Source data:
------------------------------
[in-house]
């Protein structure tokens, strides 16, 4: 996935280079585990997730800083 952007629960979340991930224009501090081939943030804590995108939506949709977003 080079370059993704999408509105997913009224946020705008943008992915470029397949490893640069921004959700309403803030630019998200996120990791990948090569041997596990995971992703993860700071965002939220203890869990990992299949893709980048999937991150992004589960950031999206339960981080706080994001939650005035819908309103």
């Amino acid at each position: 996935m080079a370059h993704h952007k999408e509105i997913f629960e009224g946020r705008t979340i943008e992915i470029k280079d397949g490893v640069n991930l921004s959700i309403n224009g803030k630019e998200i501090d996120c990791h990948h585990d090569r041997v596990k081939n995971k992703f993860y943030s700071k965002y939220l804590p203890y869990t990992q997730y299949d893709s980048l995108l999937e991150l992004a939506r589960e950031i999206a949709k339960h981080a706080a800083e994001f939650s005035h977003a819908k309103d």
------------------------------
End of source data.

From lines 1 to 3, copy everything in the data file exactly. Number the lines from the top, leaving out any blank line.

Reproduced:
[in-house]
């Protein structure tokens, strides 16, 4: 996935280079585990997730800083 952007629960979340991930224009501090081939943030804590995108939506949709977003 080079370059993704999408509105997913009224946020705008943008992915470029397949490893640069921004959700309403803030630019998200996120990791990948090569041997596990995971992703993860700071965002939220203890869990990992299949893709980048999937991150992004589960950031999206339960981080706080994001939650005035819908309103």
């Amino acid at each position: 996935m080079a370059h993704h952007k999408e509105i997913f629960e009224g946020r705008t979340i943008e992915i470029k280079d397949g490893v640069n991930l921004s959700i309403n224009g803030k630019e998200i501090d996120c990791h990948h585990d090569r041997v596990k081939n995971k992703f993860y943030s700071k965002y939220l804590p203890y869990t990992q997730y299949d893709s980048l995108l999937e991150l992004a939506r589960e950031i999206a949709k339960h981080a706080a800083e994001f939650s005035h977003a819908k309103d």